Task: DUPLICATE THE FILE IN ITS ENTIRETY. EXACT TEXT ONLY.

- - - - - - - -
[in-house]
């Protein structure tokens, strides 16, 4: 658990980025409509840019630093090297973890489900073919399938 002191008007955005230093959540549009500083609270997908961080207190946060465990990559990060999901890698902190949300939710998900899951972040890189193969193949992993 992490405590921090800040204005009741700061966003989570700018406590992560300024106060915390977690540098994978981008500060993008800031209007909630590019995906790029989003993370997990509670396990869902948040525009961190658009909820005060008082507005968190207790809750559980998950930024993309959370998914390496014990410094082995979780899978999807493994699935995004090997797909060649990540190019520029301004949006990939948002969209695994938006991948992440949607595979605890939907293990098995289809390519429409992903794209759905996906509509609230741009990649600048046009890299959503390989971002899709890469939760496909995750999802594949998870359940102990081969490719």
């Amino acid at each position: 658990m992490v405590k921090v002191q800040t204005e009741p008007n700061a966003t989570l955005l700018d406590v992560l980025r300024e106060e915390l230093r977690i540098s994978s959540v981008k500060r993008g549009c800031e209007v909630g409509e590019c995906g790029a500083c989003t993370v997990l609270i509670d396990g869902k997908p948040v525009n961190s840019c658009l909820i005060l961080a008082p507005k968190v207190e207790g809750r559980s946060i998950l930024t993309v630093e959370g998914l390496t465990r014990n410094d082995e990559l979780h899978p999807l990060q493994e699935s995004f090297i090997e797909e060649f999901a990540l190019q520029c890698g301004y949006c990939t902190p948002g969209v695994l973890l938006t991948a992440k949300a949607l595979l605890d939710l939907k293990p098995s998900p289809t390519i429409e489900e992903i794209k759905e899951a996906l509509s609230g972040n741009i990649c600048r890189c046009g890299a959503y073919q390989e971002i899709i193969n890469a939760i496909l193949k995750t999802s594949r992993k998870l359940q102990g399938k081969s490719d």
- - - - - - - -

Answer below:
[in-house]
């Protein structure tokens, strides 16, 4: 658990980025409509840019630093090297973890489900073919399938 002191008007955005230093959540549009500083609270997908961080207190946060465990990559990060999901890698902190949300939710998900899951972040890189193969193949992993 992490405590921090800040204005009741700061966003989570700018406590992560300024106060915390977690540098994978981008500060993008800031209007909630590019995906790029989003993370997990509670396990869902948040525009961190658009909820005060008082507005968190207790809750559980998950930024993309959370998914390496014990410094082995979780899978999807493994699935995004090997797909060649990540190019520029301004949006990939948002969209695994938006991948992440949607595979605890939907293990098995289809390519429409992903794209759905996906509509609230741009990649600048046009890299959503390989971002899709890469939760496909995750999802594949998870359940102990081969490719």
């Amino acid at each position: 658990m992490v405590k921090v002191q800040t204005e009741p008007n700061a966003t989570l955005l700018d406590v992560l980025r300024e106060e915390l230093r977690i540098s994978s959540v981008k500060r993008g549009c800031e209007v909630g409509e590019c995906g790029a500083c989003t993370v997990l609270i509670d396990g869902k997908p948040v525009n961190s840019c658009l909820i005060l961080a008082p507005k968190v207190e207790g809750r559980s946060i998950l930024t993309v630093e959370g998914l390496t465990r014990n410094d082995e990559l979780h899978p999807l990060q493994e699935s995004f090297i090997e797909e060649f999901a990540l190019q520029c890698g301004y949006c990939t902190p948002g969209v695994l973890l938006t991948a992440k949300a949607l595979l605890d939710l939907k293990p098995s998900p289809t390519i429409e489900e992903i794209k759905e899951a996906l509509s609230g972040n741009i990649c600048r890189c046009g890299a959503y073919q390989e971002i899709i193969n890469a939760i496909l193949k995750t999802s594949r992993k998870l359940q102990g399938k081969s490719d």